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Writers at Woody Point wrapped up another successful season this weekend in Gros Morne National Park

Young fan Alena Lockyer goes in for a closer look during Tim Baker’s performance Saturday during the “Writer’s in the Wild” hike.  Guest speaker Ron MacLean can be seen in the background.
Young fan Alena Lockyer goes in for a closer look during Tim Baker’s performance Saturday during the “Writer’s in the Wild” hike. Guest speaker Ron MacLean can be seen in the background.

The Writers at Woody Point festival wrapped up its 13th season over the weekend to sold-out audiences in Gros Morne National Park.

Coach's Corner co-host Ron MacLean shares a story during a hike as a part of the Writers at Woody Point festival.

The festival has been bringing writers of all ilk — fiction authors, poets, and journalists — together with musicians and heading into Gros Morne National Park since 2004. The project was funded by Friends of Writers at Woody Point.
On Saturday, Woody Point bustled with festival-goers, the writers themselves and tourists. The town’s quaint Water Street, its coffee shops and stores, were all crammed with bodies.
Christine Koch, who has spent the past 18 summers in Woody Point working and sustaining a small art gallery of her work says the festival has always brought this kind of buzz to town.
 “I can feel the excitement level rising as people prepare: the businesses, the locals. Everyone gets quite excited about it.”
Koch said part of the appeal of the festival is its intimacy — the proximity to and interactions with great writers and musicians that festival-goers can enjoy.
“You can sit down to dinner with a famous writer. Or meet them in a bar” she said.
The festival which went on for five days featured readings and discussions by Annie Proulx, Ed Riche, Ed Roach, Noah Richler, Mary Walsh, Linden MacIntyre, Lisa Moore, Tim Baker, and several others.  
The closing weekend of the festival kicked off with a couple of these, author Lisa Moore and singer/songwriter Tim Baker joining Ron MacLean of Hockey Night in Canada to lead listeners of all ages into the woods via the Lomond River trail, just outside Woody Point.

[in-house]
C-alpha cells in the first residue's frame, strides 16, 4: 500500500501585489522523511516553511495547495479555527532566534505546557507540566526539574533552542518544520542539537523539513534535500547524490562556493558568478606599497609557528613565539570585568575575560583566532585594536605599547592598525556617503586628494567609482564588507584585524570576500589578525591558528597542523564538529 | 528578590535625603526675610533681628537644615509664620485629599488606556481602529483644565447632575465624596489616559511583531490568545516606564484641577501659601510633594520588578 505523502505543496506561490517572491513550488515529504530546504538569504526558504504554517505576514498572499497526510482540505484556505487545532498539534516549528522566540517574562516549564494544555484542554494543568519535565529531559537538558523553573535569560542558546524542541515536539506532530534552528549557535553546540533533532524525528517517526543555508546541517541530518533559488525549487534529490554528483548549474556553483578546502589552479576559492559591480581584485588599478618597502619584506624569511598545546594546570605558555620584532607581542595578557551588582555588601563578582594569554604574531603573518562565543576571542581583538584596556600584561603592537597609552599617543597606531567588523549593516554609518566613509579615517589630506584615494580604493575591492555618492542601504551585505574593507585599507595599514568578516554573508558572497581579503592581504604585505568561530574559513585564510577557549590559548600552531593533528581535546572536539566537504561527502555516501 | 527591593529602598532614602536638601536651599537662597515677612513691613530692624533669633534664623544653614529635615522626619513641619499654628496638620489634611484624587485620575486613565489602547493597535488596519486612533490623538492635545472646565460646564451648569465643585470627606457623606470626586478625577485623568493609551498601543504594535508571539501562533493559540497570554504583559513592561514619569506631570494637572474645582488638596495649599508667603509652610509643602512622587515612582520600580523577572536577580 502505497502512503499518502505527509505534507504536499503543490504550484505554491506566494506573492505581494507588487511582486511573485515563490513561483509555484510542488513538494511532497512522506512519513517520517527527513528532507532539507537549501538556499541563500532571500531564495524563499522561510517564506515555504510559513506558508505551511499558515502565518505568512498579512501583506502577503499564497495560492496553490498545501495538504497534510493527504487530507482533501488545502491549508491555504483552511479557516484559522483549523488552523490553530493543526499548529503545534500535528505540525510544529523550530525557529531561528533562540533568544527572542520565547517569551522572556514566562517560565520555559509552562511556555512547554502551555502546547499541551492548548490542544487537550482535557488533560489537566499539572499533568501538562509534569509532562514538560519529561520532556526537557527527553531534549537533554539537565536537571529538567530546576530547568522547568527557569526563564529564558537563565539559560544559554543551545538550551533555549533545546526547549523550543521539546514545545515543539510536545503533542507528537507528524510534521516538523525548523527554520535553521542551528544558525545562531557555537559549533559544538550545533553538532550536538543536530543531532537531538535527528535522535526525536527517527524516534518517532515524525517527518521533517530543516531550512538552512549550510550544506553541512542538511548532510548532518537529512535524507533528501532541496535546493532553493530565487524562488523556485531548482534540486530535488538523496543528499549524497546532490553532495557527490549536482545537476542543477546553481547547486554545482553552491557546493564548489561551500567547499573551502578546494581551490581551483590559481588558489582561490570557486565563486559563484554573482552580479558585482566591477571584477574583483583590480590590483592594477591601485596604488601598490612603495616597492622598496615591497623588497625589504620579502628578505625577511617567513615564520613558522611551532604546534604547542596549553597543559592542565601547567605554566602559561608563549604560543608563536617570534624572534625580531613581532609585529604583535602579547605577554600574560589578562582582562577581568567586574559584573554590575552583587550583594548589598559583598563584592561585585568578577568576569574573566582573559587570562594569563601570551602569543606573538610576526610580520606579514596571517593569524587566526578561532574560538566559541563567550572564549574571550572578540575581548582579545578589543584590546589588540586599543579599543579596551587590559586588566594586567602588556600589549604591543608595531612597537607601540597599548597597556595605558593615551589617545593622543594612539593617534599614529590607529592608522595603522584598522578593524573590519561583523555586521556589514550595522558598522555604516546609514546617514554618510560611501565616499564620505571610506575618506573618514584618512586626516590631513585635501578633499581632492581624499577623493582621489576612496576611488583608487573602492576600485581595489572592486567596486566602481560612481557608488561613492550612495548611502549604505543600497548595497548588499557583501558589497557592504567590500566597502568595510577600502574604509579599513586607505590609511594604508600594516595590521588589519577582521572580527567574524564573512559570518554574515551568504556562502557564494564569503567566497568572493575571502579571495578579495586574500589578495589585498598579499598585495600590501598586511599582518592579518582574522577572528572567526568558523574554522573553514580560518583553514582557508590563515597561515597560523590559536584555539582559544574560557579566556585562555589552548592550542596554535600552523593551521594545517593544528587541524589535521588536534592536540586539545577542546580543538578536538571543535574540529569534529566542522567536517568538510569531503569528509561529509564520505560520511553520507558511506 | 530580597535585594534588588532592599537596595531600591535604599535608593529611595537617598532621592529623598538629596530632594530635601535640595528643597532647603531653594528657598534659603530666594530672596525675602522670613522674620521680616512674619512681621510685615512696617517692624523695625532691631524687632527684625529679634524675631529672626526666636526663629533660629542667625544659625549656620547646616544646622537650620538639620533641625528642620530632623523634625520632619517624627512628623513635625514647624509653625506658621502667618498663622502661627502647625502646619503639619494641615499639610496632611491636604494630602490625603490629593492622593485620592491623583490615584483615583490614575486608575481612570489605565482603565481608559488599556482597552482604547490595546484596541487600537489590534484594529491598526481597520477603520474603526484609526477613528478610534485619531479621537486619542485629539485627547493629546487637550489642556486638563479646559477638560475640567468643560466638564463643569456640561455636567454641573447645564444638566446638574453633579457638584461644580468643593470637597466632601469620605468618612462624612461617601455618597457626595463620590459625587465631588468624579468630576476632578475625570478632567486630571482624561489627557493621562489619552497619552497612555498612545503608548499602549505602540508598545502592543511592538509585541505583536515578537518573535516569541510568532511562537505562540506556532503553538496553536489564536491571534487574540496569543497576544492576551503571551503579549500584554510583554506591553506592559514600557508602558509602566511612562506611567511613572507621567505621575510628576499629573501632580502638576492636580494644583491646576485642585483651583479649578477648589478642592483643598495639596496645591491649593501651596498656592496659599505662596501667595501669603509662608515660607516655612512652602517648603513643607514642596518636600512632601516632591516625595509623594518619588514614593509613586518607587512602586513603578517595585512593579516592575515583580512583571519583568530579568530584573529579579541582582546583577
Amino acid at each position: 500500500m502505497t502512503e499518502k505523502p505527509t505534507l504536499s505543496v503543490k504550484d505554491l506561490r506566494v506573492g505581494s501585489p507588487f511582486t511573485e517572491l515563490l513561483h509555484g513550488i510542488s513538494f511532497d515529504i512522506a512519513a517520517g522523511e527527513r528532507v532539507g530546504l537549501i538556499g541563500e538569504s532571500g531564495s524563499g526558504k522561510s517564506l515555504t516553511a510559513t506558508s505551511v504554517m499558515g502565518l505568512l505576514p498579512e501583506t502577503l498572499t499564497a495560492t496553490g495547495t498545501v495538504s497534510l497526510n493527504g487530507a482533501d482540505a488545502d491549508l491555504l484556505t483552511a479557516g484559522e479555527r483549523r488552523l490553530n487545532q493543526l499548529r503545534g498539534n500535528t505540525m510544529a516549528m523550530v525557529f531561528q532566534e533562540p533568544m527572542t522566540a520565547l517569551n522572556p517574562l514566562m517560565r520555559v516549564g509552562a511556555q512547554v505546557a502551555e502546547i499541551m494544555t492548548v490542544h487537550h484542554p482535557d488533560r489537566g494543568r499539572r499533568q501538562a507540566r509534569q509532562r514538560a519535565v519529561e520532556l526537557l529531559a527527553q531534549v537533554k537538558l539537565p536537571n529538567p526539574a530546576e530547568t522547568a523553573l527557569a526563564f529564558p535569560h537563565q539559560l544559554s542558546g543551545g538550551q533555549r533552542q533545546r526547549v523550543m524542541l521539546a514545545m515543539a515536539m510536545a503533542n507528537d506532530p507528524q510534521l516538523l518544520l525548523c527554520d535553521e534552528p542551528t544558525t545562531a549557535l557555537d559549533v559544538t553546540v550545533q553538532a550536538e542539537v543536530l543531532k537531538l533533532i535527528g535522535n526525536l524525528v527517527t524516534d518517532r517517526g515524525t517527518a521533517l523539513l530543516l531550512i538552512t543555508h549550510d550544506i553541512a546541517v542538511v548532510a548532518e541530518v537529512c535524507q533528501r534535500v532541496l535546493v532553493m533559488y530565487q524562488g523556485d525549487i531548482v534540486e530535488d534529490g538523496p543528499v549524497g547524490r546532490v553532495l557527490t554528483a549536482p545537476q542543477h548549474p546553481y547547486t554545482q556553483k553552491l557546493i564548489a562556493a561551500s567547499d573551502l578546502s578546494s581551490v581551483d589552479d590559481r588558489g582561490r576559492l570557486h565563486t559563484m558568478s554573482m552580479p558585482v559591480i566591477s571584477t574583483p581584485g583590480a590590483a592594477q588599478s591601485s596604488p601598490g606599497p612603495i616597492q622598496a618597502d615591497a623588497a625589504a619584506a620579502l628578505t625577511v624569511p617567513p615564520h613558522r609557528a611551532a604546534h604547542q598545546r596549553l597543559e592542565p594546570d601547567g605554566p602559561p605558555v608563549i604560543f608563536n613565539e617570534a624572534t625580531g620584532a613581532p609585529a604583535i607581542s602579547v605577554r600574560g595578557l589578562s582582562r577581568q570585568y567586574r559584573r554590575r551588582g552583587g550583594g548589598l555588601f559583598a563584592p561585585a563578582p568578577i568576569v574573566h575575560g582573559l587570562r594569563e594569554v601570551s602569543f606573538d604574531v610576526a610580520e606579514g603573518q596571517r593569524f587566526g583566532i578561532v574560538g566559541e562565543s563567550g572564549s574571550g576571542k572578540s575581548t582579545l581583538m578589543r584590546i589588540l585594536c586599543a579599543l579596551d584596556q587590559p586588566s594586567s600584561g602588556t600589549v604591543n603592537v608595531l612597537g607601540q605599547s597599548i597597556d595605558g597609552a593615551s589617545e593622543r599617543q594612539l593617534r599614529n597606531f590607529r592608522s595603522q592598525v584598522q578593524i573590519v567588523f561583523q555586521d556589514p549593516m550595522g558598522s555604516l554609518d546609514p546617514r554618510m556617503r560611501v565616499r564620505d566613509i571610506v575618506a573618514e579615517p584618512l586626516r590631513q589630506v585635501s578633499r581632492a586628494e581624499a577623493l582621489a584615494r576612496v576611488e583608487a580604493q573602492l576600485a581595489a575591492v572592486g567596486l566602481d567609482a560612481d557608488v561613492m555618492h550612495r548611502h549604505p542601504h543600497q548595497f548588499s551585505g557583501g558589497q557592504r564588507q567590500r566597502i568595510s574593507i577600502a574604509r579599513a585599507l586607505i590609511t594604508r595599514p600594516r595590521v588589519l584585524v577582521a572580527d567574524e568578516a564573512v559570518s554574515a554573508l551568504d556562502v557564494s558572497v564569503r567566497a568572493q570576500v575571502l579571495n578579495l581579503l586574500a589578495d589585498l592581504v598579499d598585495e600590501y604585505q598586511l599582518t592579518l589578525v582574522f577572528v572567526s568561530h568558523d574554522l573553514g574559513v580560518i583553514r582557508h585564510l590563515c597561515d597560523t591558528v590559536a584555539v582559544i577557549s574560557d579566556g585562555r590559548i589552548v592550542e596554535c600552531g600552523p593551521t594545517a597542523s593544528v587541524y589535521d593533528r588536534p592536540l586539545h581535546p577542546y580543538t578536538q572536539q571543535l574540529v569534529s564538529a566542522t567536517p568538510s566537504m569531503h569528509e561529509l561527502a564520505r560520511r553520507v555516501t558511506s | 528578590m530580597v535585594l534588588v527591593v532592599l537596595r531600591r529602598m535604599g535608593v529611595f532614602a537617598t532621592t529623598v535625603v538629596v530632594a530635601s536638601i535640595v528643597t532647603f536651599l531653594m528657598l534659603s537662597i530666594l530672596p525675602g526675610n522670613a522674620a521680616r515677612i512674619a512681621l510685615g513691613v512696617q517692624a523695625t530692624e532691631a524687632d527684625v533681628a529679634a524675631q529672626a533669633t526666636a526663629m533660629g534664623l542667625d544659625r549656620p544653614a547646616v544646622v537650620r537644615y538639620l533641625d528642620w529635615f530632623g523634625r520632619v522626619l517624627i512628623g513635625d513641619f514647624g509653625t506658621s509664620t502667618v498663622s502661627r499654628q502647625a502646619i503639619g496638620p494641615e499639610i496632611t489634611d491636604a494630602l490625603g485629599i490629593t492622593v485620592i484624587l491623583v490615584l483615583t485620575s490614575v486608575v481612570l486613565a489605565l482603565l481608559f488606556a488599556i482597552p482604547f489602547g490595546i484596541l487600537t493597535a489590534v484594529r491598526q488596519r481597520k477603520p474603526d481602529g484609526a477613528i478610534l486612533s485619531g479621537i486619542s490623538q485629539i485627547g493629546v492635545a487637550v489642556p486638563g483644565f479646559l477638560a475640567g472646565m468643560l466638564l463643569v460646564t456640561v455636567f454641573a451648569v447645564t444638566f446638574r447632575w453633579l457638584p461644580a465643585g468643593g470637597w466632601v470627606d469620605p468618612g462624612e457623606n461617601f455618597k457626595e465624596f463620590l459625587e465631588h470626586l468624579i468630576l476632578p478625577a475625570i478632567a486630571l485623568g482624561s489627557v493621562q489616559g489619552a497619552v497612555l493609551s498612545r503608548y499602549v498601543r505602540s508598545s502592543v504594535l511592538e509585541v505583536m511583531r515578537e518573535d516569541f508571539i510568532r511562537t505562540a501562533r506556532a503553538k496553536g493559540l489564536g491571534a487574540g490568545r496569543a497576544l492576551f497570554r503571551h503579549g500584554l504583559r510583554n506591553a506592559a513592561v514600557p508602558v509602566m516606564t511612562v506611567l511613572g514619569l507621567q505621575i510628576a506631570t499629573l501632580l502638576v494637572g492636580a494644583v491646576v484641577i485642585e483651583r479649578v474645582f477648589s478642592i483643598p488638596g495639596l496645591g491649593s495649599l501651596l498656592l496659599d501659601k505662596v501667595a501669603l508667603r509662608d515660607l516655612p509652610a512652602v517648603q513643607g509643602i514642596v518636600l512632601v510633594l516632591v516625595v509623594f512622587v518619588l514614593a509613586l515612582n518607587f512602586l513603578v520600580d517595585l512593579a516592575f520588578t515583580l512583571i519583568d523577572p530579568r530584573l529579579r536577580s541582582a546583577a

The hike dubbed “Writers in the Wild” saw a turnout of over 200 people last year for a benefit for Gord Downie — and had a similar turnout this year.   
The trek began with members from Parks Canada acknowledging and welcoming the hikers to “the land of the Mi’kmaq people” in a meadow at the head of the Lomond River trail. Hikers were then told that the land around them was frequented by a Mi’kmaq Chieftan, Mattie Mitchell.
The two-kilometre hike featured intermittent breaks for the guest speakers to perform. The first of these was Lisa Moore, who read from her most recent novel, “Flannery,” a young adult novel published in 2017. Hikers filled the verdant space surrounding the trail to hear Moore read a passage synonymous with her work — where a narrator explores the awkwardness of daily life through mounting sensual detail, and climaxing with a reveal of a specific want or insight into a character. This time the reveal was into the fears of a young conceptual artist, clinging to her work while trying to avoid penury.
Following the reading, the hikers moved on single-file through the trail, before stopping at a clearing to hear Tim Baker, best known as the singer/songwriter of band Hey Rosetta!, perform. Baker stood atop a guitar case in the middle of a circle of listeners, and seemingly wove magic through a short, three-song set. As Ron MacLean would say during the last stop of the hike, Baker’s songs seemed to attract all kinds of life forms, from a dragonfly which perched atop his shoulder for the remainder of a song to a very young listener, Alena Lockyear, who climbed onto the makeshift stage, and used Baker’s leg to support herself while Tim sang “Beneath The Cedars.”
MacLean’s talk was the last for the hikers. The popular co-host of Coach’s Corner used his time with the hikers to make them laugh — with stories about infamous colleague Don Cherry, and other live mishaps with Hockey Night in Canada — before attempting to describe the ineffable qualities of Gros Morne, as well as the festival itself, describing the national parks in Canada as a godsend.
If getting enough bodies out on a crisp, early Saturday morning for what Fred Sheppard — the Maclean-dubbed Don Cherry of Parks Canada — described as an ancient human tradition of telling and listening to stories in the celebration of people’s journey was a success — then the Writers in the Wild hike, and the rest of the sold-out events at the festival were definitely a success.

Author Lisa Moore reads from her most recent novel, “Flannery.”
Hey Rosetta! frontman Tim Baker plays a tune during the "Writers in the Wild" hike Saturday.
The "Writers in the Wild" hike brought out plenty of onlookers and gave them the chance to listen to author Lisa Moore read excerpts from her latest novel.

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